Agatha Christie didn’t wish to relive her World War I experiences to any great extent. One can speculate that it was a traumatic time, but these were also the years in which she was involved with Archie, whose existence she preferred not to address after their divorce.
Dorothy Canfield Fisher: Relief worker
By the time World War I broke out, Vermont-based novelist and educator Dorothy Canfield Fisher (1879 – 1958) had long been affiliated with French issues.
In a 1916 letter to a friend she wrote that she and her husband “have been feeling more and more dissatisfied with what we are doing to help out in the war, and that we have decided to do further.”
Upon the outbreak of World War I, the Fishers embarked for France with their children to participate in relief work. To assist refugee children, she established the Bidart Home for Children, and organized an effort to print books in Braille for blinded combat veterans.
Fisher’s husband served in the American Voluntary Ambulance Corps in France at this time. In February of 1919, Red Cross Magazine described her wartime activities:
“She took a family of refugee children under her charge to the Pyrenees; she helped establish two hospitals for children under the Red Cross, one specially devoted to tuberculous children. Her ardent activities included a home for the children of munition workers near Paris.”
The Fishers returned to the U.S. after the war, and Dorothy Fisher spearheaded the U.S. committee that would lead to the pardoning of conscientious objectors in 1921. She also helped create channels for assistance to Jewish immigrants.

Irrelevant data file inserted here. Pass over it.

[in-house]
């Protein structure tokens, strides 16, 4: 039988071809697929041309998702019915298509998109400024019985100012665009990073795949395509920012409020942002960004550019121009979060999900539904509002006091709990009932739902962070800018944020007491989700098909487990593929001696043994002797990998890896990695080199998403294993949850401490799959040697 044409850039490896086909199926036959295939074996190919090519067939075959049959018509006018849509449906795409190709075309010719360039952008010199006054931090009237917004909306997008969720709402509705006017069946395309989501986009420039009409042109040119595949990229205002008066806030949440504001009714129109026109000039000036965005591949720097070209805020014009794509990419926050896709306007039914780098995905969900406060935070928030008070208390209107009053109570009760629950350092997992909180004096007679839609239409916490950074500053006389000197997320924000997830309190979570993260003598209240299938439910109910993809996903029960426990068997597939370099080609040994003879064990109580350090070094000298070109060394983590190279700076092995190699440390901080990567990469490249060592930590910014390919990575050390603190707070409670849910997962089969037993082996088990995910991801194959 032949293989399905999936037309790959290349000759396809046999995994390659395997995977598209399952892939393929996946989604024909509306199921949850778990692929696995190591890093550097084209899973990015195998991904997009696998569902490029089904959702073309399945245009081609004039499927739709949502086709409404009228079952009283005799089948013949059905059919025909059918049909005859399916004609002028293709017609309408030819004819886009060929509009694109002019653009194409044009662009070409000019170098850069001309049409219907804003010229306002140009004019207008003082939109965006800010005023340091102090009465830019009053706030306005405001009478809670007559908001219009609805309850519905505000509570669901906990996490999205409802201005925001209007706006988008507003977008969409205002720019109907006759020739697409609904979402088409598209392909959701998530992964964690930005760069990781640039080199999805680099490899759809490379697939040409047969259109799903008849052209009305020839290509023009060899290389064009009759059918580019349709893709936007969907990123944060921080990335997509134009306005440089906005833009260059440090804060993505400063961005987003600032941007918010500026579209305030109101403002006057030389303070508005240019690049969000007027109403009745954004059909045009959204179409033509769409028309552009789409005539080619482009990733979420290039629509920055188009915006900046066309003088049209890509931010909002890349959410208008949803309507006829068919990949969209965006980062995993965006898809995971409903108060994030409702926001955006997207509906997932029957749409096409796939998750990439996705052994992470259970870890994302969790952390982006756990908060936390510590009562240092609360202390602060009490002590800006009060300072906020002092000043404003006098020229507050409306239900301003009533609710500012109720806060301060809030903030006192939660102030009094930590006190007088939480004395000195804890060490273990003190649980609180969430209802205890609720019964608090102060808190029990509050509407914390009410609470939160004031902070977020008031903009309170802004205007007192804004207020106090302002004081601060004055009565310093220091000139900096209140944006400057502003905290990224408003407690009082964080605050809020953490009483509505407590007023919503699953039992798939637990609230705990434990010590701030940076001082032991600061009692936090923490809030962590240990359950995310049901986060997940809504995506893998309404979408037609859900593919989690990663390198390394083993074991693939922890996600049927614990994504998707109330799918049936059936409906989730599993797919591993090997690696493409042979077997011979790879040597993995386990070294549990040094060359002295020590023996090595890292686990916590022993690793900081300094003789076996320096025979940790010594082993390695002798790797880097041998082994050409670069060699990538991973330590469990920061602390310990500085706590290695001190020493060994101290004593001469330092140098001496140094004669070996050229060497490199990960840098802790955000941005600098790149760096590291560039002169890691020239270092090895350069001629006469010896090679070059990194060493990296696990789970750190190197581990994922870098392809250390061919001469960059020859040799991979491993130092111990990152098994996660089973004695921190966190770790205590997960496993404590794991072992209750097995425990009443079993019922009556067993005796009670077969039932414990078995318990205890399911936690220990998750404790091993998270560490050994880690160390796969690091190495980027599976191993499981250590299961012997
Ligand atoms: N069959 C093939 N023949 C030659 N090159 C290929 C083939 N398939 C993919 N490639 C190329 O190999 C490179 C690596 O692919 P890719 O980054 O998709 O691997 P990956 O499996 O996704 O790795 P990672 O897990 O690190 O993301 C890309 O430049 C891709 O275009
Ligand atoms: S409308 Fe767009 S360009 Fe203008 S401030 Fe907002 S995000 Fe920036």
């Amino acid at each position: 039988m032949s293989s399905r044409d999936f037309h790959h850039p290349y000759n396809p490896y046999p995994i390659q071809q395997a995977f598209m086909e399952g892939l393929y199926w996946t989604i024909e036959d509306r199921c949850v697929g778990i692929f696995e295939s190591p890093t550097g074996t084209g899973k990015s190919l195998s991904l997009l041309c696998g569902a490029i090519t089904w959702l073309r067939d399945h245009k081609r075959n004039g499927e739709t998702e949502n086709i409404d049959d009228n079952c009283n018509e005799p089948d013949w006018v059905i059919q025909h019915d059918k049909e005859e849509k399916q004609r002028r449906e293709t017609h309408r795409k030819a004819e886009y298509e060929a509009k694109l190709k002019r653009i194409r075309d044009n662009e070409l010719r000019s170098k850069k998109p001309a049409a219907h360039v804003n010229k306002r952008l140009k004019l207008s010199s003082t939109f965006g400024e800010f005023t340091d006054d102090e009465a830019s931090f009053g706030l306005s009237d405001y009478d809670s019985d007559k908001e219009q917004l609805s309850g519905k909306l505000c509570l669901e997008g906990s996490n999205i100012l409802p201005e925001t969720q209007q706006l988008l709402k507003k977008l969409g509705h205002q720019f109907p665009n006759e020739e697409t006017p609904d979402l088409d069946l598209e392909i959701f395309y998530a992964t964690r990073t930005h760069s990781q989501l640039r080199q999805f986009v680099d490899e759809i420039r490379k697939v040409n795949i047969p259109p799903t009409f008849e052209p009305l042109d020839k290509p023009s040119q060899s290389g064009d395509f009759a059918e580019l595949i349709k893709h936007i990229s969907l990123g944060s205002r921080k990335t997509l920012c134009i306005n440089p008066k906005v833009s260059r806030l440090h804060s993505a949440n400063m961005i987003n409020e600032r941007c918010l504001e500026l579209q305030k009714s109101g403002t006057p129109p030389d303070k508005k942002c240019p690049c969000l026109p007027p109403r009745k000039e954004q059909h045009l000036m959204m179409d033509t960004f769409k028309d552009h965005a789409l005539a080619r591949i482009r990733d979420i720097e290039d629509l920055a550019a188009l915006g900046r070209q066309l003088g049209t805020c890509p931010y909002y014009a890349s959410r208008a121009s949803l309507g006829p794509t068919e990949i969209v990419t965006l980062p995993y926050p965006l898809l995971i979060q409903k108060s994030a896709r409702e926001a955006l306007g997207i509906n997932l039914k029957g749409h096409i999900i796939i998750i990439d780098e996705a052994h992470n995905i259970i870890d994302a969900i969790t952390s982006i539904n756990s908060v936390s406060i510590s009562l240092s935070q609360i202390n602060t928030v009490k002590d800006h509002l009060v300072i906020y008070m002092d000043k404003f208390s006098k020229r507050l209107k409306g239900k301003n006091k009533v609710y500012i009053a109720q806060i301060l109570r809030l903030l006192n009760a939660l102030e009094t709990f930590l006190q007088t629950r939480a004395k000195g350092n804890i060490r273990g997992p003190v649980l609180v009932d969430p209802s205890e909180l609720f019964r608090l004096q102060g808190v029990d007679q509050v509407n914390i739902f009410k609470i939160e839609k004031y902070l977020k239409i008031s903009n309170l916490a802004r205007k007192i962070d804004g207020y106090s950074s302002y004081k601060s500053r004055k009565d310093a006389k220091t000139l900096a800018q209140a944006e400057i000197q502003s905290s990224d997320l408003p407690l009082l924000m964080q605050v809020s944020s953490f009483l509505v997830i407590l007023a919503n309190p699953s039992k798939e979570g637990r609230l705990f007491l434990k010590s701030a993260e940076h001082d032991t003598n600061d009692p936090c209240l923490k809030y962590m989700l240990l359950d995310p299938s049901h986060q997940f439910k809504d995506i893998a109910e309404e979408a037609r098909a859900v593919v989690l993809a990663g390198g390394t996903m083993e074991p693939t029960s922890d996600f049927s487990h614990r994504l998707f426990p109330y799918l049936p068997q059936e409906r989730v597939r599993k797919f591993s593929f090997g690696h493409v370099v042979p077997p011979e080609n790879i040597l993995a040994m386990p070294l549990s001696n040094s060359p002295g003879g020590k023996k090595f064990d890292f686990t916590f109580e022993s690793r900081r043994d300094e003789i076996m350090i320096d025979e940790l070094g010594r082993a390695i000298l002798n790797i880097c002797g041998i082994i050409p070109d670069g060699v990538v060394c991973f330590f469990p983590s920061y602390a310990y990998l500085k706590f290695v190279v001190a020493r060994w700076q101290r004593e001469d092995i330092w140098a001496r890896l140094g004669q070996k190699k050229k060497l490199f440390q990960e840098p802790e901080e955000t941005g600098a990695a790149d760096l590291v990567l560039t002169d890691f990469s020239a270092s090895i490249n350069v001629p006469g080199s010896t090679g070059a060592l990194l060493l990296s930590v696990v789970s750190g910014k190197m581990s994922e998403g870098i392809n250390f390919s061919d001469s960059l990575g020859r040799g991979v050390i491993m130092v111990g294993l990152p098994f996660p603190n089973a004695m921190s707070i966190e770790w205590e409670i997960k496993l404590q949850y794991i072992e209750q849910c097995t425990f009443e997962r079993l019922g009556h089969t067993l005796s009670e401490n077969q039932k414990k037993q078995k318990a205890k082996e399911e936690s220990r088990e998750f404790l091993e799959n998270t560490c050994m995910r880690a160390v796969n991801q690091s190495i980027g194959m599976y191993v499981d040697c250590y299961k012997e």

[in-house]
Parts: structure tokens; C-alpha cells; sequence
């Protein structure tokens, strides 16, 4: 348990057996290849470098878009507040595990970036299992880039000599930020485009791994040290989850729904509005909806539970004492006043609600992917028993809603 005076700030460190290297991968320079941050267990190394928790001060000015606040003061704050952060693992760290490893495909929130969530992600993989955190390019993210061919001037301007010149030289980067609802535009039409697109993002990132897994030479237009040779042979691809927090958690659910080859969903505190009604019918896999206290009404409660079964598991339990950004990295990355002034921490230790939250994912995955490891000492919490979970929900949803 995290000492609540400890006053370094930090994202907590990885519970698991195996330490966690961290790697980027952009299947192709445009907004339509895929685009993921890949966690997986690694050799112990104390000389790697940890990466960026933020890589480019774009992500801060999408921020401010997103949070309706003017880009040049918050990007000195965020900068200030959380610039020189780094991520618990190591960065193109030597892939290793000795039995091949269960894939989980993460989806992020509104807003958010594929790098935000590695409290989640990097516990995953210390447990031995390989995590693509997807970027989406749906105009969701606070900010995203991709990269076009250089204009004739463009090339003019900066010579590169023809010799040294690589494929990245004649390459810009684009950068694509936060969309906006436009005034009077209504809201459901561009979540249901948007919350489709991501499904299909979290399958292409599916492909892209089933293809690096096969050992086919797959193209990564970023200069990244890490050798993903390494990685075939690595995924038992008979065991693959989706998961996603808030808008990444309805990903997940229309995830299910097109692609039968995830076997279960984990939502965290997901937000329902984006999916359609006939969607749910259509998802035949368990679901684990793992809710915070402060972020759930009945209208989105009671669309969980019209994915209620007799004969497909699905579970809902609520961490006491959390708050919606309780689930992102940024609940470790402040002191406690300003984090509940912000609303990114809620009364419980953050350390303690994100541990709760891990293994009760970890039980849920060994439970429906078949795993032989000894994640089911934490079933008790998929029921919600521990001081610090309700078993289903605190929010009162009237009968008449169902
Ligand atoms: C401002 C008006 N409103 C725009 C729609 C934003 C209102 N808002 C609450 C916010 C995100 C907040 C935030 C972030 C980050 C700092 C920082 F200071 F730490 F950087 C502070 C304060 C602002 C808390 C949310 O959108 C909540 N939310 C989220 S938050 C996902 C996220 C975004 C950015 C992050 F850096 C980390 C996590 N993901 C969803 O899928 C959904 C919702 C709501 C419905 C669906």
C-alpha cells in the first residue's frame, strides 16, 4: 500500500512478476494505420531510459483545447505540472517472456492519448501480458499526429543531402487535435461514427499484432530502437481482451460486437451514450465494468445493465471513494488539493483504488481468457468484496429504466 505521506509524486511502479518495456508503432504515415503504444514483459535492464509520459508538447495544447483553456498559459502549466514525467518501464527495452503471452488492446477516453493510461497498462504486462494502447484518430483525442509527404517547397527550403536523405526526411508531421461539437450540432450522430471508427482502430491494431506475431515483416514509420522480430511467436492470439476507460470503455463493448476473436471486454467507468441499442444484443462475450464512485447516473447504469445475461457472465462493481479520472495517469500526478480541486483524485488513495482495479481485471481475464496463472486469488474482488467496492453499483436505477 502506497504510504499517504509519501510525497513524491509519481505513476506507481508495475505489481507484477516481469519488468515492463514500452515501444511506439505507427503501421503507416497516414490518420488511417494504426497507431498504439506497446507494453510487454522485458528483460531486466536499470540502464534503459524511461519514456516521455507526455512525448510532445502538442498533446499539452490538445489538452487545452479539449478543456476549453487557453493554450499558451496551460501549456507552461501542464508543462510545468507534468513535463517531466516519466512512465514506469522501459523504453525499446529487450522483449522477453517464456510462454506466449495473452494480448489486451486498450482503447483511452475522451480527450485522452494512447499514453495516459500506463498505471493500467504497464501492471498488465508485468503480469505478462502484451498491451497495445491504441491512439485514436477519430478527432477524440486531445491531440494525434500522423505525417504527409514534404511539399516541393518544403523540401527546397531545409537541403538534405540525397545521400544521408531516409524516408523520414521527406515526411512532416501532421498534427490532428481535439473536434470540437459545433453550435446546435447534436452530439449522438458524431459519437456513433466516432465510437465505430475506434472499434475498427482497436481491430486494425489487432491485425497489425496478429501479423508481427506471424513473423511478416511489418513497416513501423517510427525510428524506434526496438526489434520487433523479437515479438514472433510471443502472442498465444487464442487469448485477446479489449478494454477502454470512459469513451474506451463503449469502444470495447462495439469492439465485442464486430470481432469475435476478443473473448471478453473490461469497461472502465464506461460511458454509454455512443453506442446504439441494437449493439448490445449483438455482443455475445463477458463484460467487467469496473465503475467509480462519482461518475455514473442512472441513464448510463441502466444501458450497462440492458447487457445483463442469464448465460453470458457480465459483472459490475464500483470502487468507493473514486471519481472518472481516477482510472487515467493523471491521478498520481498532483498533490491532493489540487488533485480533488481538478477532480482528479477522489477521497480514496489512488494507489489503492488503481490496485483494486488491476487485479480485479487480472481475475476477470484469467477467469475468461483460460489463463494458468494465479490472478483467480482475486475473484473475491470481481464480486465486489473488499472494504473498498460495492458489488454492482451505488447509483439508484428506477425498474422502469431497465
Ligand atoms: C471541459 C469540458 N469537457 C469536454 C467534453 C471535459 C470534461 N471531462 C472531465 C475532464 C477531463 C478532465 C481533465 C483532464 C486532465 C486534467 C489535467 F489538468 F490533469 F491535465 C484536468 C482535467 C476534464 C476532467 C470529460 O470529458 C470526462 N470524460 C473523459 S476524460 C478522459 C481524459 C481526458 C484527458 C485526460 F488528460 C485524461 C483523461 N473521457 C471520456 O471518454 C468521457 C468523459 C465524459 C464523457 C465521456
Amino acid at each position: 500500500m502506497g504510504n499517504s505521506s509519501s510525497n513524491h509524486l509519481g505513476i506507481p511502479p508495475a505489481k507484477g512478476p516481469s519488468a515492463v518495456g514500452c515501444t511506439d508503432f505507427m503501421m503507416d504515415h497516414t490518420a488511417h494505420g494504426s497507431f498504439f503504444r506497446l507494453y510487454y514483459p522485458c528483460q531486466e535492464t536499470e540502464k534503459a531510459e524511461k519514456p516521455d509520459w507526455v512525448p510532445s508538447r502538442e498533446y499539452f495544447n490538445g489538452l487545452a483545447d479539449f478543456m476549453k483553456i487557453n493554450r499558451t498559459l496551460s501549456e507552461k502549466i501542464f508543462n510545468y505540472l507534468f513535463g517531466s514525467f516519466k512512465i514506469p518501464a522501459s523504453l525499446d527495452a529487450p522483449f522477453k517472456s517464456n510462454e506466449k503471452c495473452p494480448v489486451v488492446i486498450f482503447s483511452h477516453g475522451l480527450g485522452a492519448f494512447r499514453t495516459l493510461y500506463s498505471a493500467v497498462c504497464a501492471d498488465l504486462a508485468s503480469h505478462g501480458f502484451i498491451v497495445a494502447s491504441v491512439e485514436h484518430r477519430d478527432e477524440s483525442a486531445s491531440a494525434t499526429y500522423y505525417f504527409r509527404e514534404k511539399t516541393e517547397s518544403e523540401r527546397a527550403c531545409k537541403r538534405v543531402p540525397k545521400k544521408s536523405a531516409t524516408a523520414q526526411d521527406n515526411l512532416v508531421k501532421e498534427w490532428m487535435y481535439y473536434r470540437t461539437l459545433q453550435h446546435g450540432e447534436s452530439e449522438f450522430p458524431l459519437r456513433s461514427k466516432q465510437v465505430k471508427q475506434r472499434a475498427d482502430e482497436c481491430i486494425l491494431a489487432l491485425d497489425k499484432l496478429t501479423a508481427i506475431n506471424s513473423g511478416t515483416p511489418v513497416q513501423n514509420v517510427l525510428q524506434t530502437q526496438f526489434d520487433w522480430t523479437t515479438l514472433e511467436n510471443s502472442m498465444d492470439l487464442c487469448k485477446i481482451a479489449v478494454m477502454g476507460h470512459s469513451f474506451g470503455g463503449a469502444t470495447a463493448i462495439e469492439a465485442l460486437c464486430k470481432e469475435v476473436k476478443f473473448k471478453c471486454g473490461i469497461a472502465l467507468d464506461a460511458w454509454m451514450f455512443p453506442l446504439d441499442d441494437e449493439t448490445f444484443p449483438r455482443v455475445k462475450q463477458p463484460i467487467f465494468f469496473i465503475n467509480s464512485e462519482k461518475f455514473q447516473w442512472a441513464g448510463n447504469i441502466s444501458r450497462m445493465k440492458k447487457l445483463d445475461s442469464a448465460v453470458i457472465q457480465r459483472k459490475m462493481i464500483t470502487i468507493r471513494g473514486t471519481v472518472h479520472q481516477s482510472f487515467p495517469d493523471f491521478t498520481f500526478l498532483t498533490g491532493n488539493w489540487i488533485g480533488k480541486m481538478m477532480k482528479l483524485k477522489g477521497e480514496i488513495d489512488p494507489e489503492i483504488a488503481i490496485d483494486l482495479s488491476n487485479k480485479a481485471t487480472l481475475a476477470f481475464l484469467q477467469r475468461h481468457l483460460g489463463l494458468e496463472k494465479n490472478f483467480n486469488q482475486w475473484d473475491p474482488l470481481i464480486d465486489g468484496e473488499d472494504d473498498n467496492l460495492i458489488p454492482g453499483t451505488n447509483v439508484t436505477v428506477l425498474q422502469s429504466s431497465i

In addition to her literary legacy, for which she’s more respected than famous, Fisher much good with her war relief efforts. However, her legacy has come under scrutiny; some allege that she was involved in Vermont’s eugenics movement. The jury is still out on this one; read more about this controversy.
Enid Bagnold: Another volunteer nurse and chronicler
During World War I, Enid Bagnold (1889 – 1981) was a member of the British Women’s Services. She served for about a year and a half in the V.A.D. (Voluntary Aid Detachment) as a nurse’s aide, much her countrywoman, Agatha Christie, did around the same time.
Bagnold’s early books, A Diary Without Dates (1917), a memoir, and The Happy Foreigner (1920), a novel, reflect upon her experiences in The Great War.
Her duties were to attend to the non-medical needs of wounded British soldiers recovering from wounds in the Royal Herbert Hospital, just a few miles southeast of London. Some of the injuries she witnessed were absolutely horrific.
A Diary Without Dates was written almost as a dreamlike prose-poem, portraying the suffering of soldiers, many of whom faced mutilation, wrenching pain, and death. Thus, it became a timeless commentary on the traumas of war.
Her negative commentary on the doctors and nurses she worked with led to her dismissal. She also depicted visitors as voyeurs whose charitable acts served to bolster themselves rather than soothe the suffering troops.
Later, this crusty author would become best known for the 1935 children’s novel National Velvet and the 1955 stage play The Chalk Garden.